Lefferts Historic House,
Families looking for some outdoor activity in Brooklyn are sure to find something that interests them in Prospect Park. Spanning 585 acres, the park is situated between many popular neighborhoods and attractions and has something to offer everyone, from picnics to carousel rides to sea lion shows.
Brooklyn’s Prospect Park is home to the borough’s only forest and freshwater lake and the nation’s first inner-city Audubon Center. The urban oasis is also packed with fun activities that draw families there throughout the year. Here, a suggested itinerary for your visit.
The Lefferts Historic House hosts seasonal festivals, including Harvest Days in the fall, which bring visitors back to rural, colonial life.
The park contains seven baseball fields between 9th and 15th streets. Two of these are major league-sized fields serving older age groups, and the other five are geared for younger children ages 8-12.
For active types, the bicycle path offers a 3.5-mile jaunt around the park. Or you can take in a game at the Tennis Center, which offers tennis lessons to kids of all ages, including those with special needs, throughout the season.
Head to the Lefferts Historic House, where you can experience Brooklyn family life circa 1820 and practice traditional tasks such as candle making, sewing, butter churning, and gardening.
Watch the Prospect Park Zoo sea lions flip for fishy treats during daily feedings (11:30am, 2pm, and 4pm).
For lunch, there are countless restaurants and diners on 7th Avenue and alongside Prospect Park West and Southwest. Or you can bring a picnic lunch and sprawl on the gorgeous Long Meadow or the Nethermead—both are spectacular fields where park-goers often suntan and relax. There are also various restrooms around the destination spots throughout the park.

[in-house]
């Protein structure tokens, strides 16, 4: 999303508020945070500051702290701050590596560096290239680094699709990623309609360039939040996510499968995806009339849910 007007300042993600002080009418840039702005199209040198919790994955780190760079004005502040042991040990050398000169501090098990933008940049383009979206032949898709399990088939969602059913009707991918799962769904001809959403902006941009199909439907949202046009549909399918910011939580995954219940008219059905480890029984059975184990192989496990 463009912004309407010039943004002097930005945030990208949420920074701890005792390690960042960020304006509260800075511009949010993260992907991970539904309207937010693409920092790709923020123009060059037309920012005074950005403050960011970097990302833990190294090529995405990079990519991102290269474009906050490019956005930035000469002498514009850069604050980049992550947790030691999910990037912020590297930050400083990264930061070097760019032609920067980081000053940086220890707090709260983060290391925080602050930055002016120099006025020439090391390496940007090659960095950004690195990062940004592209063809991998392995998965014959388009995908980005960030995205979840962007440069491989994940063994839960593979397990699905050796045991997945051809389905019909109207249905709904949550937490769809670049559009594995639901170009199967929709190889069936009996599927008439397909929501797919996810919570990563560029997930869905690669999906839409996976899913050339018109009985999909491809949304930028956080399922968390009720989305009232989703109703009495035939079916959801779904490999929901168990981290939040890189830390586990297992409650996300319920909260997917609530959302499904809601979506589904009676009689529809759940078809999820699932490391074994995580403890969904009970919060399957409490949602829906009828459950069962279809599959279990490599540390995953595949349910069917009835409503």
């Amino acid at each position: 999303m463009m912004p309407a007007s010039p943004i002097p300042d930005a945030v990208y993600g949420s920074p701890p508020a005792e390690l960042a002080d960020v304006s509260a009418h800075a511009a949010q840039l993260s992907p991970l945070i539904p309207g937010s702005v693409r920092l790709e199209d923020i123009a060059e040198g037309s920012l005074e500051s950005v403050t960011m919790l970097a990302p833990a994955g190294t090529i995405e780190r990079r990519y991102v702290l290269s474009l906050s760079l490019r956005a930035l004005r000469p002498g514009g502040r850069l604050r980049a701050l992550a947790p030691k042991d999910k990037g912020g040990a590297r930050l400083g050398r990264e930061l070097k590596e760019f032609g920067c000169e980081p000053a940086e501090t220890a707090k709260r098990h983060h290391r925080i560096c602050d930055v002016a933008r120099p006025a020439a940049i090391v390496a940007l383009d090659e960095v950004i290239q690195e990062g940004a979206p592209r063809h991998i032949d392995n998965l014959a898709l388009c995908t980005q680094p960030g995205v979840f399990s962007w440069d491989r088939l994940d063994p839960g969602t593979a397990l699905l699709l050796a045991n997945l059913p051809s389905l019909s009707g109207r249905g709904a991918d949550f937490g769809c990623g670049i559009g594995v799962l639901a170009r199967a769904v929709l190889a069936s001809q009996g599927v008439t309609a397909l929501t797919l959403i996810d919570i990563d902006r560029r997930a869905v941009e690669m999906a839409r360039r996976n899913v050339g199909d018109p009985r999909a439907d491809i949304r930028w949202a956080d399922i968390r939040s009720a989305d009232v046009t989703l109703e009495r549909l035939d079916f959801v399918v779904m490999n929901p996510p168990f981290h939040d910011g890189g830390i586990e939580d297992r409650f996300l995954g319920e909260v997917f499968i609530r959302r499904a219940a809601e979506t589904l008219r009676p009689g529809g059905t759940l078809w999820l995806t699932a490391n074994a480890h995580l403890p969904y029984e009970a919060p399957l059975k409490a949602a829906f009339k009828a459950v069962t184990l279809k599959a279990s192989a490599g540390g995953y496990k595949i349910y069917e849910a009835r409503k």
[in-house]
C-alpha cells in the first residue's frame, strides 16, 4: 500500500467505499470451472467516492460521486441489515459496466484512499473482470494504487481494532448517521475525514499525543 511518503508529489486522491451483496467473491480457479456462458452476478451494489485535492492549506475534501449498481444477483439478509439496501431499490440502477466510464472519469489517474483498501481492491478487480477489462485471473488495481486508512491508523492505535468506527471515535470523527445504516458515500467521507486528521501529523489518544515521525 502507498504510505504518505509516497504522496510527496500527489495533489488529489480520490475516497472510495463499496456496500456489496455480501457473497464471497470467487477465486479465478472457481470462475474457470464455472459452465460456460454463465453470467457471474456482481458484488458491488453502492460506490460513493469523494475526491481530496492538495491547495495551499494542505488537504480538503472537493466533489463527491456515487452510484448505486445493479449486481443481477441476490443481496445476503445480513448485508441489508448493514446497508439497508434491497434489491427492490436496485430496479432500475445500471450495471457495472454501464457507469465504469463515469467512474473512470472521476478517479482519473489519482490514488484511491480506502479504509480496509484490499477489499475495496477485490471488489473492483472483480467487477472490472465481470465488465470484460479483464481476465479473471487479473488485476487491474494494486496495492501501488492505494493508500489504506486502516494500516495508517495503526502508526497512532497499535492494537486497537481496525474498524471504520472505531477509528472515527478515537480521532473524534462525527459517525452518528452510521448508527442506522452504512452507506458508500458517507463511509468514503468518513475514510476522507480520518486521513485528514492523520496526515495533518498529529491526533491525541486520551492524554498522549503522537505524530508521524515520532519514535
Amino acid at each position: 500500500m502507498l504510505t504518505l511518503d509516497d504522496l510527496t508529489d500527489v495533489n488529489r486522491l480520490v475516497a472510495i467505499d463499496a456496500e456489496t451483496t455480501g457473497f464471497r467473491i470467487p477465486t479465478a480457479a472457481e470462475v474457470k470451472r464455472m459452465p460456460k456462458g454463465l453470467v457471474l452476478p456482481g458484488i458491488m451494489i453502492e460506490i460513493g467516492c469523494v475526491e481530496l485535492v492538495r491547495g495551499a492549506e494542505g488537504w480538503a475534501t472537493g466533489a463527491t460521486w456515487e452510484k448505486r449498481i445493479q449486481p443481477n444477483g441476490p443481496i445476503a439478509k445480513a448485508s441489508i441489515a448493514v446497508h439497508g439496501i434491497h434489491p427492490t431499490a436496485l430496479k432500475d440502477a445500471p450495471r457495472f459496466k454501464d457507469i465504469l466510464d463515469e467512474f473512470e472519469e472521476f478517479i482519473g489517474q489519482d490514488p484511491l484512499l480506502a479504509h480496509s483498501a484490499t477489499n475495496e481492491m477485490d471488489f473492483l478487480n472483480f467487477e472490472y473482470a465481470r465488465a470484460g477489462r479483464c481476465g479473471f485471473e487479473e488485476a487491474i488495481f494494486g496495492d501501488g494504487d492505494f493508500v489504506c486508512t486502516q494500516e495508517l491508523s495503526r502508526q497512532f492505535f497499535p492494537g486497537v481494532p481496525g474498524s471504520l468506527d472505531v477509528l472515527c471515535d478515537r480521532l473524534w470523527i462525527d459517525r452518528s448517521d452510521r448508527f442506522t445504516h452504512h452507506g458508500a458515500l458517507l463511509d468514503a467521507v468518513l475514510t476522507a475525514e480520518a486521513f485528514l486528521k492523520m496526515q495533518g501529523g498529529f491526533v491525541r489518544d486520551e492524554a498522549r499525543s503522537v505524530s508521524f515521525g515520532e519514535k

Afterward, head off to tour the Prospect Park Zoo (450 Flatbush Ave.), which is home to a variety of animals, from red pandas to monkeys. Walk the Discover Trail, where prairie dogs and kangaroos roam, and swing by the Sea Lion Court to see these aquatic performers put on a show several times each day.
Right outside the zoo, kids can enjoy a ride on the Prospect Park Carousel, a wheelchair-accessible ride featuring 53 carved animals and chariots.
The Prospect Park Carousel is open April-November; for hours, visit prospectpark.org/visit/places/carousel. Cost is $2 per ride or $9 for five rides.
The Audubon Center, located inside the Boathouse, is a NYC landmark, and is surrounded by nature trails. The second floor is home to various live animals.
At the Audubon Center, located in the Boathouse at the Lincoln Road/Ocean Avenue entrance, kids can view a human-sized bird’s nest, explore the lives of insects, and take part in a variety of nature-inspired craft activities.
The Bandshell, which hosts musical performances in the summer, is one of the largest outdoor cinemas in the world, with a 21-foot-high and 50-foot-wide movie screen.
Harmony Playground, at Prospect Park West between 9th and 11th streets, has a music motif that includes xylophones that kids can play, and sculptures shooting out sprays of water. For a full list of playgrounds in the park, visit prospectpark.org/visit/places/play.
If your family enjoys water activities, the park is home to Brooklyn’s only freshwater lake. Spanning 60 acres, it’s a great spot to practice catch-and-release fishing and feed countless ducks, geese, and swans. The park plans to reinstate the lake’s pedal boats next summer.
The Bandshell (located at the 9th Street and Prospect Park West entrance) hosts frequent concerts, most notably the Celebrate Brooklyn! summer music series (check bricartsmedia.org for upcoming performances).
• The Brooklyn Botanic Garden (718-623-7200; bbg.org), off the park’s northeast corner (1000 Washington Ave.), is a 52-acre garden that offers plant-related programs and activities for all ages, including a Children’s Garden.
• Grand Army Plaza, which marks the grand northern entrance to the park, is the site of the second-largest open-air Greenmarket in NYC (held each Saturday, 8am-4pm) as well as the Food Truck Rally (first and third Sundays, April-October).
• The Brooklyn Museum (718-638-5000; brooklynmuseum.org),
off the northeast corner (200 Eastern Parkway), houses about 1.5 million artworks and offers regular exhibit tours and art programs for kids and families.
• Kensington Stables (718-972-4588; kensingtonstables.com) is located a few blocks outside the park’s Ocean Parkway exit (51 Caton Place), in the southwest corner. With a reservation, adults and children ages 6 and older can take horseback rides through the paths of the park.
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